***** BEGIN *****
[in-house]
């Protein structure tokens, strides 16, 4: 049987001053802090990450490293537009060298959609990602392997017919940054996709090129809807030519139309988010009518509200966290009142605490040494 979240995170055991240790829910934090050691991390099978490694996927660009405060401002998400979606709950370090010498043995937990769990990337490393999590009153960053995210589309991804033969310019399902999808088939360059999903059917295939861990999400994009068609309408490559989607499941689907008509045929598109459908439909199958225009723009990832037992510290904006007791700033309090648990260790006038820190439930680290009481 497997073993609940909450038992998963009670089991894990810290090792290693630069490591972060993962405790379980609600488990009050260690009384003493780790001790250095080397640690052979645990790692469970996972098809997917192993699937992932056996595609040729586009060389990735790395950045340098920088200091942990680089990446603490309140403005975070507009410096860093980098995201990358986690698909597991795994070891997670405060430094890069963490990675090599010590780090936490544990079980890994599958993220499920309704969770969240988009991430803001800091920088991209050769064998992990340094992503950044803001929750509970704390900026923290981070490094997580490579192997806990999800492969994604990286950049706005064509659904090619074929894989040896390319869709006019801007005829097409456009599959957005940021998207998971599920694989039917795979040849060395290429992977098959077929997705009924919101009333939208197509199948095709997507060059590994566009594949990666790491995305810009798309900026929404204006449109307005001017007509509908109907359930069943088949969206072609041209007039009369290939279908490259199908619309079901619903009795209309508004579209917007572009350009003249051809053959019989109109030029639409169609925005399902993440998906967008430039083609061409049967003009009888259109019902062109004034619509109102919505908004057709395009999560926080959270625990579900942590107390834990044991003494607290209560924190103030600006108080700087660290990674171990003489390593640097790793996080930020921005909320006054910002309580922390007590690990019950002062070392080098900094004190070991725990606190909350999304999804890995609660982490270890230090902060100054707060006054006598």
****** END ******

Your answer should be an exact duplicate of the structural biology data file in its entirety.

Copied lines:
[in-house]
């Protein structure tokens, strides 16, 4: 049987001053802090990450490293537009060298959609990602392997017919940054996709090129809807030519139309988010009518509200966290009142605490040494 979240995170055991240790829910934090050691991390099978490694996927660009405060401002998400979606709950370090010498043995937990769990990337490393999590009153960053995210589309991804033969310019399902999808088939360059999903059917295939861990999400994009068609309408490559989607499941689907008509045929598109459908439909199958225009723009990832037992510290904006007791700033309090648990260790006038820190439930680290009481 497997073993609940909450038992998963009670089991894990810290090792290693630069490591972060993962405790379980609600488990009050260690009384003493780790001790250095080397640690052979645990790692469970996972098809997917192993699937992932056996595609040729586009060389990735790395950045340098920088200091942990680089990446603490309140403005975070507009410096860093980098995201990358986690698909597991795994070891997670405060430094890069963490990675090599010590780090936490544990079980890994599958993220499920309704969770969240988009991430803001800091920088991209050769064998992990340094992503950044803001929750509970704390900026923290981070490094997580490579192997806990999800492969994604990286950049706005064509659904090619074929894989040896390319869709006019801007005829097409456009599959957005940021998207998971599920694989039917795979040849060395290429992977098959077929997705009924919101009333939208197509199948095709997507060059590994566009594949990666790491995305810009798309900026929404204006449109307005001017007509509908109907359930069943088949969206072609041209007039009369290939279908490259199908619309079901619903009795209309508004579209917007572009350009003249051809053959019989109109030029639409169609925005399902993440998906967008430039083609061409049967003009009888259109019902062109004034619509109102919505908004057709395009999560926080959270625990579900942590107390834990044991003494607290209560924190103030600006108080700087660290990674171990003489390593640097790793996080930020921005909320006054910002309580922390007590690990019950002062070392080098900094004190070991725990606190909350999304999804890995609660982490270890230090902060100054707060006054006598």